Land Rover Defender Production To End, but Replacement in Works | Edmunds.com
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Land Rover Defender Production To End, but Replacement in Works


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Just the Facts:
  • It's the end of the road for the Land Rover Defender, but the automaker told Edmunds that it still intends to replace the iconic vehicle with "a new-generation model."
  • The Land Rover Defender will go out of production by the middle of the decade due to legislative reasons.
  • A Jaguar Land Rover spokesman would not disclose the name or details of the Defender replacement, saying: "It is too early to discuss future products."

MAHWAH, New Jersey — It's the end of the road for the Land Rover Defender, but the automaker told Edmunds that it still intends to replace the iconic vehicle with "a new-generation model."

"In 2011, Land Rover announced its intention, due to legislative reasons, to end production of the Defender in its current form," wrote Stuart Schorr, a Jaguar Land Rover spokesman, in response to an Edmunds query on Thursday. "The suggested timing was mid-decade. This remains our intention. We have said that we do intend to replace Defender with a new-generation model but it is too early to discuss future products."

Although popular with U.S. consumers, the automaker had to discontinue the Defender's U.S. sales because the vehicle did not meet federal safety regulations that required driver and passenger side airbags. The Defender was the first model built by Land Rover in 1948.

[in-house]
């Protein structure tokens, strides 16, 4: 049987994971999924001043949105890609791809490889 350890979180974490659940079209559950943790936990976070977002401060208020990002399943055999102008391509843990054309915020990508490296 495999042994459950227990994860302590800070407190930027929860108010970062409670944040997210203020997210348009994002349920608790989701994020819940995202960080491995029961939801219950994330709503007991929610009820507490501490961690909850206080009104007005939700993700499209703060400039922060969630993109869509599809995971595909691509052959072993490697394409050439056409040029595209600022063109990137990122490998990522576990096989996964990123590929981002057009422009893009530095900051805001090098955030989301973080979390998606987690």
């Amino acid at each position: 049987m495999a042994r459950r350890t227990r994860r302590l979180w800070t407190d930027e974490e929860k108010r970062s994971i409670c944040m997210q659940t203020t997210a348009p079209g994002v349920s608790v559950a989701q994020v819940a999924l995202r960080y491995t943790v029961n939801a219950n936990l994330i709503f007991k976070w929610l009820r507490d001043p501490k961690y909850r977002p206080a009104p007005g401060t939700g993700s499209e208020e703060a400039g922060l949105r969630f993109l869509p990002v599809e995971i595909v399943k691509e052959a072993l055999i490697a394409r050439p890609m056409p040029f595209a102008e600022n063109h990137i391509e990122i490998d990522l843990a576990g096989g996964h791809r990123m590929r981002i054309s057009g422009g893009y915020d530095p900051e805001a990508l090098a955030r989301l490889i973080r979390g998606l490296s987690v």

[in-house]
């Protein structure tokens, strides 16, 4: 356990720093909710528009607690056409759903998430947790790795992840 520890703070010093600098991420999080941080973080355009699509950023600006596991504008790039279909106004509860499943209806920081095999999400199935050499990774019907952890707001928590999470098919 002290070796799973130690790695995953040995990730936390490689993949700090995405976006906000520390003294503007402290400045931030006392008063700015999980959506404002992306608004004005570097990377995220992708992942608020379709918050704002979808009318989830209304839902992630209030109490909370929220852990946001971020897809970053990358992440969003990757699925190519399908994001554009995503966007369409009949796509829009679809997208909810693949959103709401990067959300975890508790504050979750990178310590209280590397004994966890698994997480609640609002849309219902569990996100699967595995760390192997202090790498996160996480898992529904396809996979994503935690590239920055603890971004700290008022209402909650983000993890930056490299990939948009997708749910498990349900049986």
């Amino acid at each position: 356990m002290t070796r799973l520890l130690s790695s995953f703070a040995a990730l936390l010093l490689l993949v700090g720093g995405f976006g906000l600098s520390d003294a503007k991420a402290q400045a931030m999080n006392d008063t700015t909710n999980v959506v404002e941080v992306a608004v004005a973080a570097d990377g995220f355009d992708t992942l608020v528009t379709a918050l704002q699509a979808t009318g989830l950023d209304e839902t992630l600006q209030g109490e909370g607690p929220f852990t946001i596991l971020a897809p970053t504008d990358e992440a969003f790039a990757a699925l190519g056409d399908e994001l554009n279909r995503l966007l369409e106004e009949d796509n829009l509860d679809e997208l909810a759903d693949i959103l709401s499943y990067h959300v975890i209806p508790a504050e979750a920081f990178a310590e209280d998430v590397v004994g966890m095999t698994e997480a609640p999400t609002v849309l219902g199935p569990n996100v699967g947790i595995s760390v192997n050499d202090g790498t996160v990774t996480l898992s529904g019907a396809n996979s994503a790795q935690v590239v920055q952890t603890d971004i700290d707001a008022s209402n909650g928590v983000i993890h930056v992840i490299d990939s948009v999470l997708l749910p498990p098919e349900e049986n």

"In fact, six decades on it is estimated that two-thirds of all these incredible vehicles are still at work — many of them in some of the most extreme conditions and inhospitable places on earth," according to Land Rover's history of the rugged vehicle.

Land Rover's DC100 and DC100 Sport concepts, which made their North American debut at the 2011 Los Angeles Auto Show, investigated the potential design direction for a replacement for the Defender.

At the time, the automaker said it intended to create an "all-new Defender for a global market that remains absolutely faithful to its original DNA: tough, versatile, durable and capable."

The DC100 concepts featured off-road 20-inch alloy wheels with Cooper all-terrain tires. The concepts included "expedition accessories," such as a raised air-intake "snorkel" for wading and a roof rack. A Wade Aid used sonar technology to assess water depth. In addition, a Driveline Disconnect physically decoupled the rear axle to save fuel.

According to some media reports, a production version of the DC100 has been scrapped.

Edmunds says: Expect any future Land Rover Defender to be lightweight and fuel-efficient — but still with lots of cues that bring to mind an old favorite.

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